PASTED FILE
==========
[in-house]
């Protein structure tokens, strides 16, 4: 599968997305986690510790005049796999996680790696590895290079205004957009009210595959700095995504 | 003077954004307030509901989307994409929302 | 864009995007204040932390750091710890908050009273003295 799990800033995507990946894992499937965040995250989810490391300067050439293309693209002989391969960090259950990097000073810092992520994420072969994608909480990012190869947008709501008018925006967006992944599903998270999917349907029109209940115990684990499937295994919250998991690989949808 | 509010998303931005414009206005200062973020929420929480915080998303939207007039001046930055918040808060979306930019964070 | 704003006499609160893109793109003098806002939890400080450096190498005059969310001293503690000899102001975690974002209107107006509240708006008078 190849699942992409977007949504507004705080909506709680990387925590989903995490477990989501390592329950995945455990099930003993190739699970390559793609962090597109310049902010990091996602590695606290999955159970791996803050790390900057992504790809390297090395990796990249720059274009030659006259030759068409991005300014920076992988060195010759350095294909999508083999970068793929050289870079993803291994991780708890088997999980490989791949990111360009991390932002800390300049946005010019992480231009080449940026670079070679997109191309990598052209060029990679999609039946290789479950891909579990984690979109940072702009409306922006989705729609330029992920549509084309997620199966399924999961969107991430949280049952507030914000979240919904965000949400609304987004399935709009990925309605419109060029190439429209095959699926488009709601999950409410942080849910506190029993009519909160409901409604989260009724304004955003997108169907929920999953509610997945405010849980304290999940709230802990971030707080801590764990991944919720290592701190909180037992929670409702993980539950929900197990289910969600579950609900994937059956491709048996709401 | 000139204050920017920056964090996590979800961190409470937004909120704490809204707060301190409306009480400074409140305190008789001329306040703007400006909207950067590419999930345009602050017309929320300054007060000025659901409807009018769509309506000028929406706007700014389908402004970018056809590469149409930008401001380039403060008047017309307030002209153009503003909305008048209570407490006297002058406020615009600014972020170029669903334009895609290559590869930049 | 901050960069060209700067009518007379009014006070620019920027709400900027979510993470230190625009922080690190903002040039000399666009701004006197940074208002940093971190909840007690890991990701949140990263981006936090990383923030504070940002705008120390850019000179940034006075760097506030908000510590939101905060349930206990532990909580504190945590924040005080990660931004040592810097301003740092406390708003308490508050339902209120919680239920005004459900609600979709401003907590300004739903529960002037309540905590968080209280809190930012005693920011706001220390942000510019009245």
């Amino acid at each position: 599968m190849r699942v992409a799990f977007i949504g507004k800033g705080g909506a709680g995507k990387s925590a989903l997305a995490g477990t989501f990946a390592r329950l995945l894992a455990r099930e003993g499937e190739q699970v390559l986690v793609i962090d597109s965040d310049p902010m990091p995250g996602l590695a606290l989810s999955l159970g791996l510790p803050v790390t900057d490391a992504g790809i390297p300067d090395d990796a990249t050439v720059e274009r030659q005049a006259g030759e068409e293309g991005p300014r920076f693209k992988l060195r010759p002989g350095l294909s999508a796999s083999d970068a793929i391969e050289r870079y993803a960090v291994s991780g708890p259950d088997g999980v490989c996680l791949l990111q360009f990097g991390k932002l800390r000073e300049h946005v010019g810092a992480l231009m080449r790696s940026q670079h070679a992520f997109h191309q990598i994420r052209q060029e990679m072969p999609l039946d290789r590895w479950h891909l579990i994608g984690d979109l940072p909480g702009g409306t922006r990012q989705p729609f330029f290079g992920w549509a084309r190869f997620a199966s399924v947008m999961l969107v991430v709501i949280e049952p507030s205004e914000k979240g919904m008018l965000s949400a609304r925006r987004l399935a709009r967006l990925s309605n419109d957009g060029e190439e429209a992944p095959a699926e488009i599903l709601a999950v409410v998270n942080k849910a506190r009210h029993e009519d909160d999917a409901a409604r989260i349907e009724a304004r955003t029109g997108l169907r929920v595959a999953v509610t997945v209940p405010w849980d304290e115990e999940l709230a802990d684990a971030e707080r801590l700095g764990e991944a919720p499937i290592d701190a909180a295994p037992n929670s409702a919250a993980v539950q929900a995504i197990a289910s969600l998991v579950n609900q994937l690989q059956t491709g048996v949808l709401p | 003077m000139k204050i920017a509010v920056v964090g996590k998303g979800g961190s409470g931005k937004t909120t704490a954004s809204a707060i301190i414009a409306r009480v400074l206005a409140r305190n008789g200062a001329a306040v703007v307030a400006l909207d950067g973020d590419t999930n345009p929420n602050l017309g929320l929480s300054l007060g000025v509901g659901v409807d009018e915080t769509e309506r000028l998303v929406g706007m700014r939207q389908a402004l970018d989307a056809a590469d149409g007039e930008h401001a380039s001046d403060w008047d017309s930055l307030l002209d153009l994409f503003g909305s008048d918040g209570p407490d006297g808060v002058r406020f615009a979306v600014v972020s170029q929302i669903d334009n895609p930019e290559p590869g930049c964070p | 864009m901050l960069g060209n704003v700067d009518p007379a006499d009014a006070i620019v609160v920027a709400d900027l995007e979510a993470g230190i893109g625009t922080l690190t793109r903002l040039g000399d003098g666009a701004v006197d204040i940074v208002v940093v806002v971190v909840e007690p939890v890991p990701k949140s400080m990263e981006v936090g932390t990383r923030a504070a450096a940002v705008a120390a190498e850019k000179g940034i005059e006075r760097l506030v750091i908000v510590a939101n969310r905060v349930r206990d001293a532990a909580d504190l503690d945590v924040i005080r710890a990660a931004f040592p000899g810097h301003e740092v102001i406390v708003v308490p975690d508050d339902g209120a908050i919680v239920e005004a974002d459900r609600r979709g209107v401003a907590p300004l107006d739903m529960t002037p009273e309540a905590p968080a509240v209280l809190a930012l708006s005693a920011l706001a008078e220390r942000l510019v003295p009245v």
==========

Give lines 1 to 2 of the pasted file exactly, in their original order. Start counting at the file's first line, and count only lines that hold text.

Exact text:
[in-house]
């Protein structure tokens, strides 16, 4: 599968997305986690510790005049796999996680790696590895290079205004957009009210595959700095995504 | 003077954004307030509901989307994409929302 | 864009995007204040932390750091710890908050009273003295 799990800033995507990946894992499937965040995250989810490391300067050439293309693209002989391969960090259950990097000073810092992520994420072969994608909480990012190869947008709501008018925006967006992944599903998270999917349907029109209940115990684990499937295994919250998991690989949808 | 509010998303931005414009206005200062973020929420929480915080998303939207007039001046930055918040808060979306930019964070 | 704003006499609160893109793109003098806002939890400080450096190498005059969310001293503690000899102001975690974002209107107006509240708006008078 190849699942992409977007949504507004705080909506709680990387925590989903995490477990989501390592329950995945455990099930003993190739699970390559793609962090597109310049902010990091996602590695606290999955159970791996803050790390900057992504790809390297090395990796990249720059274009030659006259030759068409991005300014920076992988060195010759350095294909999508083999970068793929050289870079993803291994991780708890088997999980490989791949990111360009991390932002800390300049946005010019992480231009080449940026670079070679997109191309990598052209060029990679999609039946290789479950891909579990984690979109940072702009409306922006989705729609330029992920549509084309997620199966399924999961969107991430949280049952507030914000979240919904965000949400609304987004399935709009990925309605419109060029190439429209095959699926488009709601999950409410942080849910506190029993009519909160409901409604989260009724304004955003997108169907929920999953509610997945405010849980304290999940709230802990971030707080801590764990991944919720290592701190909180037992929670409702993980539950929900197990289910969600579950609900994937059956491709048996709401 | 000139204050920017920056964090996590979800961190409470937004909120704490809204707060301190409306009480400074409140305190008789001329306040703007400006909207950067590419999930345009602050017309929320300054007060000025659901409807009018769509309506000028929406706007700014389908402004970018056809590469149409930008401001380039403060008047017309307030002209153009503003909305008048209570407490006297002058406020615009600014972020170029669903334009895609290559590869930049 | 901050960069060209700067009518007379009014006070620019920027709400900027979510993470230190625009922080690190903002040039000399666009701004006197940074208002940093971190909840007690890991990701949140990263981006936090990383923030504070940002705008120390850019000179940034006075760097506030908000510590939101905060349930206990532990909580504190945590924040005080990660931004040592810097301003740092406390708003308490508050339902209120919680239920005004459900609600979709401003907590300004739903529960002037309540905590968080209280809190930012005693920011706001220390942000510019009245």